The Sweetgum (Liquidambar styraciflua) is a deciduous tree that is native to large part of the United States, Mexico and Central America. It is a medium-sized tree and has a straight trunk and a symmetrically shaped round canopy. Deep green leaves have star-shaped lobes and finely toothed edges. The leaves turn a beautiful crimson red in the fall. Female flowers turn into bristly fruit often called gum balls. The gum balls usually remain on the tree through the winter. Young bark is smooth silvery gray that becomes rough with age. Sweetgum wood has been widely used in flooring, furniture and home interiors. The chewable hardened sap or resin, as well as its leaves and bark, are said to have medicinal properties. Fruits persist throughout winter dropping in spring or beyond. The fruits can be an urban street hazard. Genus name comes from the Latin Liquidus meaning “liquid” and ambar meaning “fragrant resin.” Specific epithet means “flowing storax” (a rare fragrant gum resin). The common name refers to an aromatic balsam or gum that exudes from tree wounds.
Common name: American Sweetgum
Scientific Name (family and order): Liquidamber styraciflora L. (Altingiaceae, Saxifragales)
Species Origin: Eastern North America and Central S. America
New Jersey Status: USDA Native
Habit: 60 – 75 feet high; spread 2/3 of height
Habitat: Zone 5 -9.
Trunk/Stem: Bark light to dark reddish or yellowish brown, aromatic acquires features. During the second year it bark develops greyish-brown, and deep furrows with narrow somewhat rounded ridges and corky wings. Branchlets may also have distinctive corky ridges.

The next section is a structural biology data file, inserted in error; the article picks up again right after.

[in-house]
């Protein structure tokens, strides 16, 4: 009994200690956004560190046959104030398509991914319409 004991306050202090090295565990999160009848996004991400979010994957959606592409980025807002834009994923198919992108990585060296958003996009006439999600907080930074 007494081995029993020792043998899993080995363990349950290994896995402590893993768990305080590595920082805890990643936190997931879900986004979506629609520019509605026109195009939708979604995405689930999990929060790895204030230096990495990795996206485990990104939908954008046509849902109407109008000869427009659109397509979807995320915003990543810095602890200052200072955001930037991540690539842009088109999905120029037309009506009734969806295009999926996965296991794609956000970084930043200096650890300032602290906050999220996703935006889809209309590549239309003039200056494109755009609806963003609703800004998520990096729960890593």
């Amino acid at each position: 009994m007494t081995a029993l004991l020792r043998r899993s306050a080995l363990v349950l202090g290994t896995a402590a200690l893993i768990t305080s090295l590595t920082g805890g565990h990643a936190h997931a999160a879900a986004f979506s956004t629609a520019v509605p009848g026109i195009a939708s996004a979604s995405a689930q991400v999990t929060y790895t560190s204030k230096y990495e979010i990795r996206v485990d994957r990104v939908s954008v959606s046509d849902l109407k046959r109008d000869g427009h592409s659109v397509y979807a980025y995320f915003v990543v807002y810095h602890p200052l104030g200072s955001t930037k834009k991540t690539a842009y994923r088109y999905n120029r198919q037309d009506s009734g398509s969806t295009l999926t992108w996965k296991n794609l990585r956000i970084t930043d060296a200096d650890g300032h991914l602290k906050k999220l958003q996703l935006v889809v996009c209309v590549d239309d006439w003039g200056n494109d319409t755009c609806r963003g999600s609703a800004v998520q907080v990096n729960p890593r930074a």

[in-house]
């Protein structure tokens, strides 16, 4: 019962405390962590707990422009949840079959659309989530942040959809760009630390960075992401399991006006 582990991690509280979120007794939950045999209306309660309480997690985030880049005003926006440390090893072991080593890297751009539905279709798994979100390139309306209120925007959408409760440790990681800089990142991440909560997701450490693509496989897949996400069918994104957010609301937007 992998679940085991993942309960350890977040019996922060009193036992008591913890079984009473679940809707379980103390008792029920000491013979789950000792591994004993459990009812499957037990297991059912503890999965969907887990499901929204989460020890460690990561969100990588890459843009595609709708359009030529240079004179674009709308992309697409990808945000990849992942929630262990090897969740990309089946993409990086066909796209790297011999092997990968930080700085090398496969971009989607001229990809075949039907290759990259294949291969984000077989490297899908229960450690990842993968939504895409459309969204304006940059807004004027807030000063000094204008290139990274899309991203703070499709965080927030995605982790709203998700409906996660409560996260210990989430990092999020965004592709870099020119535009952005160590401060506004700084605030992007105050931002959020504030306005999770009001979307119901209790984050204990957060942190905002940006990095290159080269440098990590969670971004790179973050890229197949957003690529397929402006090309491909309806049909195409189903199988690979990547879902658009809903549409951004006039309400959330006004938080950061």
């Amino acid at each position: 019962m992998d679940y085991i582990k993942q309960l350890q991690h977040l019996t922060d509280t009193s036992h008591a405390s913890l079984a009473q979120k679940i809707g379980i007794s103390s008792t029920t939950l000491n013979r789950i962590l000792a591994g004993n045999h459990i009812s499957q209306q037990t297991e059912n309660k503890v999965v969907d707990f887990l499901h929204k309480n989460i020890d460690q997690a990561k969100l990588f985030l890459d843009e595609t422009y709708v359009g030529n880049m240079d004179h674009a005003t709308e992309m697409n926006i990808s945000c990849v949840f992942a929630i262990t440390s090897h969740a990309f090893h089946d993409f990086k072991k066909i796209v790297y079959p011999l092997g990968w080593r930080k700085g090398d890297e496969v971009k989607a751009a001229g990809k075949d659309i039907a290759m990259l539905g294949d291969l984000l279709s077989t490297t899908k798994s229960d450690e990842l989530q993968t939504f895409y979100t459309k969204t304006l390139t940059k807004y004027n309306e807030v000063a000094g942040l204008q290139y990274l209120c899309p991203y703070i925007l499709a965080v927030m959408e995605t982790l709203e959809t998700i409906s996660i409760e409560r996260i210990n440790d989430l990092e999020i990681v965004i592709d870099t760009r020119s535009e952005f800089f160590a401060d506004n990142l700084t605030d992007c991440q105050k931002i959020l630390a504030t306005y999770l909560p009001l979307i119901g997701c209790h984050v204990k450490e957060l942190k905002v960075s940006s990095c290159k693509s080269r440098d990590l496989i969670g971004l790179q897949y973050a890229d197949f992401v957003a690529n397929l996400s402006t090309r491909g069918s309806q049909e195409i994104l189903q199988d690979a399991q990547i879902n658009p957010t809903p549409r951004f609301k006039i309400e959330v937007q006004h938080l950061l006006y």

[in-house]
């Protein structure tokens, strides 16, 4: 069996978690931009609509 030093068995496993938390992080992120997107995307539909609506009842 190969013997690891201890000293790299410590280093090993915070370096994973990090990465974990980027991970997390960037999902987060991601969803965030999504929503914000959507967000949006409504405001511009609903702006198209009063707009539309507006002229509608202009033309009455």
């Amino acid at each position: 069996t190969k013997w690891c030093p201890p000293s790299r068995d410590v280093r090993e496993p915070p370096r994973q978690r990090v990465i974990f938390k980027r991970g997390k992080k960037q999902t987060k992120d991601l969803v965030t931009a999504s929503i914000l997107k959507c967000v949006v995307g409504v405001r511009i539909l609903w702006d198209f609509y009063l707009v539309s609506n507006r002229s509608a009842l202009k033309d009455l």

Leaves: Deciduous, Simple, Alternate. Star-shaped leaf, 5-7 lobes where the central lobe is the largest, oblong triangular; tip acuminate; base cordate; margins serrate; top blade dark green and lustrous; bottom blade paler; petiole as long as blade. Palmate venation. Leaves emit resinous odor when crushed. Fall leaf colors brilliant mixture of yellows, oranges, purples and reds.
Flowers: Monoecious, Both flowers green-yellow. Female flowers on slender pedicle terminated by a ½” globose head; ovaries coalescing at maturity to form a solid structure. Male flowers in a terminal upright panicle, 3 – 4“ long.
Fruits and seeds: Fruit an aggregate, pendulous syncarp of dehiscent capsules (an aggregate fruit, derived from multiple pistils of one flower) with long pedicle; seeds brownish and winged.